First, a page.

Printed' for EFFINGHAM Wilson, 88, Royal SMITHFIELD--September 26. Exchange, London. Of whon may be had, This day's market, as is usual on the ap. by the same Aathor, with full allowance to proach of Miehaelmas, on account of changes LANGUAGE. 12mo. price 28. 6d, bound in

Schools, SYNOPSIS OF THE FRENCH in tenantry preparing for. audits, &c., was, throughout, largely, supplied, though it did cloth. A FRENCH GRAMMAR, divided Dot exhibit nearly so many beasts as appeared into Four Parts, the Pronunciation, the Acci. in that of this day se’onight. Tbe trade was,

dence, the Syntax, and the Appendix. Each throughout, very dull, with mutton and lamb of which are sold separately, or iu one thick at a depression of full 2d. per stone, with beef, volume, 12mo, 10s. boards, veal, and pork, at barely Friday's quotations. Beasts, 3,156 ; sheep and lambs, 24,640 ; Printed by William Cobbett, Johnson's-court; and calves, 164; pigs, 190.

published by him, at ll, Bolt-court, Fleet-street.

- 30.

VOL. 74.No. 2.)

LONDON, SATURDAY, OCTOBER 8TH, 1831.

[Price 1s. 2d.

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address their Lordships in nearly the following words :-My Lorus, In the course of a

long political life, now extended—[The noble Earl here again paused, evidently overcome by emotion at the task that had devolved upon him for performance, and several noble Lords,

perceiving his momentary incapacity to proTa on En

ceed, exclaimed, “Sit down !-sit down !" LOLITA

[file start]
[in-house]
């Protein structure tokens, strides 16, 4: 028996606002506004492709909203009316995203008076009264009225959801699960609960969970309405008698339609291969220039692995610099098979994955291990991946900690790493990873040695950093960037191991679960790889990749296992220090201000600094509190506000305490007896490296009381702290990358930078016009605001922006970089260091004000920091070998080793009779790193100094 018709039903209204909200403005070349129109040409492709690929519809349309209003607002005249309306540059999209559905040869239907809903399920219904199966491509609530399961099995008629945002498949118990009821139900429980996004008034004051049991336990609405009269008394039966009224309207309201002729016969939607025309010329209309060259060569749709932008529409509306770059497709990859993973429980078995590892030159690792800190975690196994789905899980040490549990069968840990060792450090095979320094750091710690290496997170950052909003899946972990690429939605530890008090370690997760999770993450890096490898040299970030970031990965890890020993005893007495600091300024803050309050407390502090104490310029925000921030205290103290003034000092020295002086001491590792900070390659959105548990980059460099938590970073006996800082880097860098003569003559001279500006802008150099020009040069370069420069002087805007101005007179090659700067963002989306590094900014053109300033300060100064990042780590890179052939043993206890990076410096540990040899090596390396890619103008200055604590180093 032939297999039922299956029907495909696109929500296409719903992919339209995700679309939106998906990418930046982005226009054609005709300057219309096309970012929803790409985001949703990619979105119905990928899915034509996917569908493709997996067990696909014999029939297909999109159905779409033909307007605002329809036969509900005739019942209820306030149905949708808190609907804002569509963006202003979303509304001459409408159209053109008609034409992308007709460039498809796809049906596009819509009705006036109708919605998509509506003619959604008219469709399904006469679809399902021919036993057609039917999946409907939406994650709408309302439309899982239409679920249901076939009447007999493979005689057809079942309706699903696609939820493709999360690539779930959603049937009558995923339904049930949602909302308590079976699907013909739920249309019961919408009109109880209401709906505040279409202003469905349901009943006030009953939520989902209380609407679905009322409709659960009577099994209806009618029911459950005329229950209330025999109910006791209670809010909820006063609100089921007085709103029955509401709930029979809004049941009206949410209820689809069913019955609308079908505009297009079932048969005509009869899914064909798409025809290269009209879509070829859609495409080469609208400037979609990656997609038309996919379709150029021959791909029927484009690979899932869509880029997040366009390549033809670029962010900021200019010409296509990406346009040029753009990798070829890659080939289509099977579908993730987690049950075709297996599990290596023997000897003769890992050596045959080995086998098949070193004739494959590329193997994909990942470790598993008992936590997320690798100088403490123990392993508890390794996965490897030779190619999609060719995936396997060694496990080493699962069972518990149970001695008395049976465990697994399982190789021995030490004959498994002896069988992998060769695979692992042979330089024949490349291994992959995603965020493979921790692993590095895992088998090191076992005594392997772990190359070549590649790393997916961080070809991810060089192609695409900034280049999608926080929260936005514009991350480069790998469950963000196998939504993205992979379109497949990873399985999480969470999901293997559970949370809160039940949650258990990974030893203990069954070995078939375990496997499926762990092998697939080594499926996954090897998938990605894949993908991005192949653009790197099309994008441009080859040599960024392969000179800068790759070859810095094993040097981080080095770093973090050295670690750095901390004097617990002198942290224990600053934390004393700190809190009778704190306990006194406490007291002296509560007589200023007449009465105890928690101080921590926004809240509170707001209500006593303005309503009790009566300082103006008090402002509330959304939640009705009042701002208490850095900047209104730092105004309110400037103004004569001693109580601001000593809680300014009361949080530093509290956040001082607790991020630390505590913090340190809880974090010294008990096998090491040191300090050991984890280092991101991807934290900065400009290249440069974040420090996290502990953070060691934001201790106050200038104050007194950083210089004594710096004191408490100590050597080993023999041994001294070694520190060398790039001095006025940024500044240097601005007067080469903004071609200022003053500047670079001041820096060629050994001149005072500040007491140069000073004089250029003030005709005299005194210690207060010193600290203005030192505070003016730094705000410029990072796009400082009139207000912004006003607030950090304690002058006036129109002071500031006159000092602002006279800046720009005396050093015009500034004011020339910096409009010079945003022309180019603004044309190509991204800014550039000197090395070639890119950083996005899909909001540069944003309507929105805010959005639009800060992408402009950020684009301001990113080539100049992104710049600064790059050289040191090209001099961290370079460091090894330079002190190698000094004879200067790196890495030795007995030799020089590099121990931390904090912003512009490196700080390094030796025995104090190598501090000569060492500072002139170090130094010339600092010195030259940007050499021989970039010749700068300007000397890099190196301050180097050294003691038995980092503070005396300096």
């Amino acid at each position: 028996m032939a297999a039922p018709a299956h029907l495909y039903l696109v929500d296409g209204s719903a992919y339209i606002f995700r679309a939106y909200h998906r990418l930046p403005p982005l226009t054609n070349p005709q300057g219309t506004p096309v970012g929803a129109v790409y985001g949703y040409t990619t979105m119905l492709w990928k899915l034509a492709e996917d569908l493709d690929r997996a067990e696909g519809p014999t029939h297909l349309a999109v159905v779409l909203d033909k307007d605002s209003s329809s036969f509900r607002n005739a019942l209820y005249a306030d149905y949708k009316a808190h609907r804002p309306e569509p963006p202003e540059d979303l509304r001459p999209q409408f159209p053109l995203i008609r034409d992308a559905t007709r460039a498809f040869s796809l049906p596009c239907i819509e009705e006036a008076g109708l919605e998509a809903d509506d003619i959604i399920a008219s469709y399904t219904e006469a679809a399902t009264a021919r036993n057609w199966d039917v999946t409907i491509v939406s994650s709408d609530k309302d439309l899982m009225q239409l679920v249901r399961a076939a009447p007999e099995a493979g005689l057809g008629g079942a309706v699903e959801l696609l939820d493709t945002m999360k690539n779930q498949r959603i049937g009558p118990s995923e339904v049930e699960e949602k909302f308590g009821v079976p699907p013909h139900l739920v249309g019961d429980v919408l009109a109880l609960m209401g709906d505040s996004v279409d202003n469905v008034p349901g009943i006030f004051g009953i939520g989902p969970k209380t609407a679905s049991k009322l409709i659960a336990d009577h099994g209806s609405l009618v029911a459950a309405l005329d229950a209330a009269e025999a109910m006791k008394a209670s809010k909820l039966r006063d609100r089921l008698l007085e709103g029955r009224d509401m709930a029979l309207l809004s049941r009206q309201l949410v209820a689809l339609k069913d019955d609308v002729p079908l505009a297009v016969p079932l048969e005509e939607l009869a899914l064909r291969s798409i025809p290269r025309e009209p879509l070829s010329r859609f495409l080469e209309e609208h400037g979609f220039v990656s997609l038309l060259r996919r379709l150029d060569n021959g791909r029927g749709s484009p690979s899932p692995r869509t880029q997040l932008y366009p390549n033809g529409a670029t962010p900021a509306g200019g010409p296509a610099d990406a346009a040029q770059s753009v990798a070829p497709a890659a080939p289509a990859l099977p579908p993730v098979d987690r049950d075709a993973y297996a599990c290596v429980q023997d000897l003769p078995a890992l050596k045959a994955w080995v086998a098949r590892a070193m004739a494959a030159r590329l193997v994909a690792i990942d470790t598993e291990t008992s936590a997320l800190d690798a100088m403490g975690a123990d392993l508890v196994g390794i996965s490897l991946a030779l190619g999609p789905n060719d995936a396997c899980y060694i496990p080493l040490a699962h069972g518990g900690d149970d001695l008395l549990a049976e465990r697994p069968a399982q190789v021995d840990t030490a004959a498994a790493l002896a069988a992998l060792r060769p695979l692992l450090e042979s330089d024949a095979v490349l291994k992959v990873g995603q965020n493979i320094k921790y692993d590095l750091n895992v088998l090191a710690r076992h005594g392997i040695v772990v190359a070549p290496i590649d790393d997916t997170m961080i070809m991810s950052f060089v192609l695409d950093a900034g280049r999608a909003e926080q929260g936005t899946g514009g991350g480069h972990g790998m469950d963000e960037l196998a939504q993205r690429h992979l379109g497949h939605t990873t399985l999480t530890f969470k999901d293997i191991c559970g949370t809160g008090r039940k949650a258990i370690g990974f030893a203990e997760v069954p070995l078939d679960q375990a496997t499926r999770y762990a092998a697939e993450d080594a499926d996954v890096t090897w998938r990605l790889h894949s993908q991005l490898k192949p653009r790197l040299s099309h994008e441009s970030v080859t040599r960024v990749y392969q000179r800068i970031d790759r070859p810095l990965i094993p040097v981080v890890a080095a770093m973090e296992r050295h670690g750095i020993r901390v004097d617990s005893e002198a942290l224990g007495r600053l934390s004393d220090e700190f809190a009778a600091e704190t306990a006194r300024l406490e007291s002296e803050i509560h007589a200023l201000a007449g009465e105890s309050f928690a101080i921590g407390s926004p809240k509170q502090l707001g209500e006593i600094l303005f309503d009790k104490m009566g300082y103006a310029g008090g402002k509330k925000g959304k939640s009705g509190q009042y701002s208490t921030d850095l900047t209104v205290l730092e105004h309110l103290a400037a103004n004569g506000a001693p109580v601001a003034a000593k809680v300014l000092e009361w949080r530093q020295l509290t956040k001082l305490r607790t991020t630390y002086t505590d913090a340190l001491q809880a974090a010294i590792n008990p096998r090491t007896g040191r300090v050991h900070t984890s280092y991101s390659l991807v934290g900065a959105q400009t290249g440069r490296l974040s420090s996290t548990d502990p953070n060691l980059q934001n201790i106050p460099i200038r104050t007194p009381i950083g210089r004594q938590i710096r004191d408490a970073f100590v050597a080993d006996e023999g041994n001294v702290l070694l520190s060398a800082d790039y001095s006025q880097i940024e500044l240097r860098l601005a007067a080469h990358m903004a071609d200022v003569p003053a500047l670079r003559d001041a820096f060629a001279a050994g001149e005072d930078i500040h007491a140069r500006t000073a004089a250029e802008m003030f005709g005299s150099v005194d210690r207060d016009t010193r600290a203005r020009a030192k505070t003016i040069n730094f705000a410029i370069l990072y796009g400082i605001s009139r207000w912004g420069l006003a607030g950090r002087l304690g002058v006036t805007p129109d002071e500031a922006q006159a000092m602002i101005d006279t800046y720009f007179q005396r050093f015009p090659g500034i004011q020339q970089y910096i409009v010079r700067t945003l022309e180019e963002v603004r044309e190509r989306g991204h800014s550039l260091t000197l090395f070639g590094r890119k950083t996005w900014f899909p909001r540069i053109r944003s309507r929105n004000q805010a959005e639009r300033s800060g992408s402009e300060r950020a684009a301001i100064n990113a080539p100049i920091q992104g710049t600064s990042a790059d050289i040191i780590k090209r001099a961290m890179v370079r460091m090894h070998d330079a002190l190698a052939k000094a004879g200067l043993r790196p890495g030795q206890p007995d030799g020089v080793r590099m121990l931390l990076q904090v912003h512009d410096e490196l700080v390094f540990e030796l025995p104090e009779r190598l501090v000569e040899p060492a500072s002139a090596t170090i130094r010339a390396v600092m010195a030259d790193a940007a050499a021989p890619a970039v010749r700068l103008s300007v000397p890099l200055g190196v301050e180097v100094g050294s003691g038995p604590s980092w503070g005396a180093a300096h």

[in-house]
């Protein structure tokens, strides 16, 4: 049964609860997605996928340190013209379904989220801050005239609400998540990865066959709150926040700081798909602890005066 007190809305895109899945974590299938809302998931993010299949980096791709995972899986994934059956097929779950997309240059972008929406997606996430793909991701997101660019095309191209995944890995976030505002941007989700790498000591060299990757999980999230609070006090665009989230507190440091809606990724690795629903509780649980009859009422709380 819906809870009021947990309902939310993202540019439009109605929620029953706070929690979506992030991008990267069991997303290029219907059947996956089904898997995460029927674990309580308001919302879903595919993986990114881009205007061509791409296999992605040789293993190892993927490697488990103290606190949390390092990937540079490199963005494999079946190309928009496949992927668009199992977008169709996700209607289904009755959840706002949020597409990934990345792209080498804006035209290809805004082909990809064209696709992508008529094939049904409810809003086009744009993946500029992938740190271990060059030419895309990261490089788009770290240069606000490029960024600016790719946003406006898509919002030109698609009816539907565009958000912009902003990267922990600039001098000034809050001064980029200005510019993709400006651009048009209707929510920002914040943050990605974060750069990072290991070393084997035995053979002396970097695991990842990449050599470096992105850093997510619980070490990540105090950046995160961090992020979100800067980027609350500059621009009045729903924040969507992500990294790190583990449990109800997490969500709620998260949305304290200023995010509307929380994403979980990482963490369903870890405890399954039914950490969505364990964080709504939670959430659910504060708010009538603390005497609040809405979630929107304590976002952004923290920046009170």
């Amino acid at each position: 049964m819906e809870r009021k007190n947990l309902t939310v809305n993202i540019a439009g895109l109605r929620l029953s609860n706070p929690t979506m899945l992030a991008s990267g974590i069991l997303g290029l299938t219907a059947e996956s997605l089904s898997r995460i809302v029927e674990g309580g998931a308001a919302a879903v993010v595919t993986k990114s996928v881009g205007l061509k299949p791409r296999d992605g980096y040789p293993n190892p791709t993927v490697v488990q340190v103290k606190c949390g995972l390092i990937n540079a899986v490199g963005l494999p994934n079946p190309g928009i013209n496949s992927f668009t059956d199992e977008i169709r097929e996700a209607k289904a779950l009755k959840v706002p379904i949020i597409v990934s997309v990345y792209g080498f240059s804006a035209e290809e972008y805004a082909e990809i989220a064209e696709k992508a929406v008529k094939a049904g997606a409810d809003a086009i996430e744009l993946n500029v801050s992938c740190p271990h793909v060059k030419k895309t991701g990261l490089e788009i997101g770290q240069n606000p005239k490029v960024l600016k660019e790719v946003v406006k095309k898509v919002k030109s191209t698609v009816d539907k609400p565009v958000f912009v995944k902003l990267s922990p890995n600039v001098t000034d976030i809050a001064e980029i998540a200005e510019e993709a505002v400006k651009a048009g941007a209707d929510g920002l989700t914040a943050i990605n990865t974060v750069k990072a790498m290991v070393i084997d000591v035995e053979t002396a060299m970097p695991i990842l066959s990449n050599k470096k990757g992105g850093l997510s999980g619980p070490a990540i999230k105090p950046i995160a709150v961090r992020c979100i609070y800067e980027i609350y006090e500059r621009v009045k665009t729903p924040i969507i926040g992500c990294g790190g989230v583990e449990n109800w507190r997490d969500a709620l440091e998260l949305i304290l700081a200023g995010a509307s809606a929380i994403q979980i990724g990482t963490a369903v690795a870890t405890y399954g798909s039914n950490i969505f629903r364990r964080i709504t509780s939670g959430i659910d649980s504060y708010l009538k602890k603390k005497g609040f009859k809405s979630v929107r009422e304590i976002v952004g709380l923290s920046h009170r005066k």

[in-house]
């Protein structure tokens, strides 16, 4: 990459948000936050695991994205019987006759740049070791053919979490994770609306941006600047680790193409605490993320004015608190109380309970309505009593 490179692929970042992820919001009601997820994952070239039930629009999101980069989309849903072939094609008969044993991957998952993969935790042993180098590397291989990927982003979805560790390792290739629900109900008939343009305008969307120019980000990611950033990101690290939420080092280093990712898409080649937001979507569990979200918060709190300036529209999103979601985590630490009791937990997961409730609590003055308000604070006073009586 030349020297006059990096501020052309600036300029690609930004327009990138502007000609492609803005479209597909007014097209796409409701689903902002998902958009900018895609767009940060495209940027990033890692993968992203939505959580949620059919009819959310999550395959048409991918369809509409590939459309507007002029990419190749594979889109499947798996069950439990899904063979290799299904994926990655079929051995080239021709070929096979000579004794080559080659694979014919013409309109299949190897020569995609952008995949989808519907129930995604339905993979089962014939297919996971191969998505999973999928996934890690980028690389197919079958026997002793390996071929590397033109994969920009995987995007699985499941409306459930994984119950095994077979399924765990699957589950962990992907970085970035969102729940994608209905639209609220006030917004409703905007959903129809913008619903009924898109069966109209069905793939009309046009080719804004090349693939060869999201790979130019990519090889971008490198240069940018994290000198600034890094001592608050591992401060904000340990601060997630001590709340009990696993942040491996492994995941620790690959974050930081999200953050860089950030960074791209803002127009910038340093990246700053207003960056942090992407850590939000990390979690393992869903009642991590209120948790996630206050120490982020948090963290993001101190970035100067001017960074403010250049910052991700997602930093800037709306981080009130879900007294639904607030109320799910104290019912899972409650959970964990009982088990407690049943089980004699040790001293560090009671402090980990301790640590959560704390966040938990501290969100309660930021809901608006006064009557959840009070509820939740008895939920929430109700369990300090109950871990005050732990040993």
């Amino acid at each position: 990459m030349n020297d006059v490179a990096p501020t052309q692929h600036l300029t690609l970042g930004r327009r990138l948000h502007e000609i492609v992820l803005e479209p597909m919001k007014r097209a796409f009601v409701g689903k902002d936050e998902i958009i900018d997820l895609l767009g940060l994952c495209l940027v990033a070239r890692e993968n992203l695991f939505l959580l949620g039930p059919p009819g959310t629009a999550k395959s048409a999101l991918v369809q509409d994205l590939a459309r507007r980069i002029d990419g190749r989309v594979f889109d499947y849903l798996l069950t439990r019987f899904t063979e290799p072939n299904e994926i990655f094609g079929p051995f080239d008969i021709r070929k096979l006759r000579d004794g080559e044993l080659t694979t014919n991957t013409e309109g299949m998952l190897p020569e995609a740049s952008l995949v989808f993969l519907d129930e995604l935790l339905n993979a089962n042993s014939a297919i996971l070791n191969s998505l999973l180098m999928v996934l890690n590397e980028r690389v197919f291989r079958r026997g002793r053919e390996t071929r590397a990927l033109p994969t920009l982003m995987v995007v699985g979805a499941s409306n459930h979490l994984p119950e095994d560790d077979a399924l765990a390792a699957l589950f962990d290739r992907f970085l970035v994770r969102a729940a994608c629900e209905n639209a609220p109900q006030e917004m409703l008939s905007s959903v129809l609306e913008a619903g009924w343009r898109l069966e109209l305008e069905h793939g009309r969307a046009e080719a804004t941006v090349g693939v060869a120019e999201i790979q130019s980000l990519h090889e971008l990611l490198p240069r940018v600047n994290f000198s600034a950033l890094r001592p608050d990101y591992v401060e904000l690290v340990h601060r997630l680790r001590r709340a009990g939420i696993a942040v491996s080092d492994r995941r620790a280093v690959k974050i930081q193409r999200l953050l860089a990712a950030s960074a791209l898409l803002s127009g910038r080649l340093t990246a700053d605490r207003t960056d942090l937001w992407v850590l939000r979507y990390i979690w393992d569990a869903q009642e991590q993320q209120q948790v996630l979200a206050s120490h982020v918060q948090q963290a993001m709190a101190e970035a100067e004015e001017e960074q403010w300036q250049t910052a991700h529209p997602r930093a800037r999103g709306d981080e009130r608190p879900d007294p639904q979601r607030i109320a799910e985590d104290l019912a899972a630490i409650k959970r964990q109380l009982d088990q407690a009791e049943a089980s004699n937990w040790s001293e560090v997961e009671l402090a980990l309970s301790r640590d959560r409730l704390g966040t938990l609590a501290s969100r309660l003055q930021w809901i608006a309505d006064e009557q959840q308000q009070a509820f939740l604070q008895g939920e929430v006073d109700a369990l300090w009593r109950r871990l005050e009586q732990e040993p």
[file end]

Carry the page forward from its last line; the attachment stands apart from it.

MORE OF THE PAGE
The noble Earl, adopting the suggestion, resumed bis seat for a minute, and then again rising and advancing to the table to address

their Lordships, he was received with cheers REFORM BILL.

from both sides of the House.] My Lords, ps at oublica Before this comes from the press, tended over nearly half a century, it has often

In a long political life, which has now experhaps, the Lords will have passed or been my lot to propose to this House and to forcy rejected this Bill. In either case, it is the other House of Parliament-in moments Chur

necessary that a record of the import- of great difficulty-in seasons of great poliant proceeding should be contained in the most vital importance to the political in

tical contest and violence-many questions of this my Register, The Bill was terests of this country, as well as to the general

brought into the House of Lords about well-doing of Europe. If at such times Delta ten days ago, and read a first time under such circumstances and with such in. debate ; Monday, the 3rd pidation which the importance of those occa